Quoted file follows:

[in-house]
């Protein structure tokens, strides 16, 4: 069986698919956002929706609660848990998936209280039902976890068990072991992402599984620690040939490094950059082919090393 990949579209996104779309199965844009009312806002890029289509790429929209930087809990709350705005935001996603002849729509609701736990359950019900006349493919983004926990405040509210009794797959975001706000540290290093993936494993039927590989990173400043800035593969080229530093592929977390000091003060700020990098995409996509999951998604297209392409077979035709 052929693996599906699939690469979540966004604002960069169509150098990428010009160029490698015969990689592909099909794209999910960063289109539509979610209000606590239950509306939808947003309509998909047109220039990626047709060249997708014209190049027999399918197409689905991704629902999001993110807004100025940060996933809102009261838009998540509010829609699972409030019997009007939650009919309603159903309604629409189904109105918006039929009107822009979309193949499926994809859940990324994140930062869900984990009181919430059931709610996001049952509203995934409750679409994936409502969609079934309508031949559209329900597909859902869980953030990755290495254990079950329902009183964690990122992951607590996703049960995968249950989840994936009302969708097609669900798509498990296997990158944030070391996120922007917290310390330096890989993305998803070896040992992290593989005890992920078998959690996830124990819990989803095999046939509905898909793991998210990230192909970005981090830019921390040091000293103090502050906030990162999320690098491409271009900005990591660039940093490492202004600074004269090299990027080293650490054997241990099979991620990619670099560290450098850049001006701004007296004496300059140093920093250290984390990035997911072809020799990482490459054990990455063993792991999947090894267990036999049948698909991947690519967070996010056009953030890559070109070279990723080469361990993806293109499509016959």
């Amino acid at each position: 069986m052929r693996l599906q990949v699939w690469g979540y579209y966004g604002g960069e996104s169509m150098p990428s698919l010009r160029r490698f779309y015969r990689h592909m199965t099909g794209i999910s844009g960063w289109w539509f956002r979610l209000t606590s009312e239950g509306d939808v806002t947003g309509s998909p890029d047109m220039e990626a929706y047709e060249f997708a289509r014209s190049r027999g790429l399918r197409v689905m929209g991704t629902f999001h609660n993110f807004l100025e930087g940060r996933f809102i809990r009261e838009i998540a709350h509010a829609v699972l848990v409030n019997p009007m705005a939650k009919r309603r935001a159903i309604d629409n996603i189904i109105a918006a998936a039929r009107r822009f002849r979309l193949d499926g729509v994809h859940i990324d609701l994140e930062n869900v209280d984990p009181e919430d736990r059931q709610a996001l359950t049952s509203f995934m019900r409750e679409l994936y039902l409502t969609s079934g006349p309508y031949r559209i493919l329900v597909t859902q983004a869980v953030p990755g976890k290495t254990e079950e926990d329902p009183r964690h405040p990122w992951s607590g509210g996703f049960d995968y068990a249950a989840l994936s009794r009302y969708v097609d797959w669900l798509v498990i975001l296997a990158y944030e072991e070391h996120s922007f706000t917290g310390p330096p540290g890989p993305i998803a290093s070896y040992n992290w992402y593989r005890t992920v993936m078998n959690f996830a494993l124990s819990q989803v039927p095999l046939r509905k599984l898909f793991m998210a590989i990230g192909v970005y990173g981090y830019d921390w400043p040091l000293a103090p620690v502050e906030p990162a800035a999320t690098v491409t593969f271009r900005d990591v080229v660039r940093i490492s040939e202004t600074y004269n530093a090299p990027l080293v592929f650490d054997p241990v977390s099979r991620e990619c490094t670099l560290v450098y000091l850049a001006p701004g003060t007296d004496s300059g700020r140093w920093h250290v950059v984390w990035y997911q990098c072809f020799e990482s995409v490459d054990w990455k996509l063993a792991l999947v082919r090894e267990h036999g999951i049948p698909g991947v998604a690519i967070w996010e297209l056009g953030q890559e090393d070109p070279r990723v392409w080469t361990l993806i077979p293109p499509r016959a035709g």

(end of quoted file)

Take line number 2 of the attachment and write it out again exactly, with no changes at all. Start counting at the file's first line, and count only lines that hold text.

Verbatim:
């Protein structure tokens, strides 16, 4: 069986698919956002929706609660848990998936209280039902976890068990072991992402599984620690040939490094950059082919090393 990949579209996104779309199965844009009312806002890029289509790429929209930087809990709350705005935001996603002849729509609701736990359950019900006349493919983004926990405040509210009794797959975001706000540290290093993936494993039927590989990173400043800035593969080229530093592929977390000091003060700020990098995409996509999951998604297209392409077979035709 052929693996599906699939690469979540966004604002960069169509150098990428010009160029490698015969990689592909099909794209999910960063289109539509979610209000606590239950509306939808947003309509998909047109220039990626047709060249997708014209190049027999399918197409689905991704629902999001993110807004100025940060996933809102009261838009998540509010829609699972409030019997009007939650009919309603159903309604629409189904109105918006039929009107822009979309193949499926994809859940990324994140930062869900984990009181919430059931709610996001049952509203995934409750679409994936409502969609079934309508031949559209329900597909859902869980953030990755290495254990079950329902009183964690990122992951607590996703049960995968249950989840994936009302969708097609669900798509498990296997990158944030070391996120922007917290310390330096890989993305998803070896040992992290593989005890992920078998959690996830124990819990989803095999046939509905898909793991998210990230192909970005981090830019921390040091000293103090502050906030990162999320690098491409271009900005990591660039940093490492202004600074004269090299990027080293650490054997241990099979991620990619670099560290450098850049001006701004007296004496300059140093920093250290984390990035997911072809020799990482490459054990990455063993792991999947090894267990036999049948698909991947690519967070996010056009953030890559070109070279990723080469361990993806293109499509016959």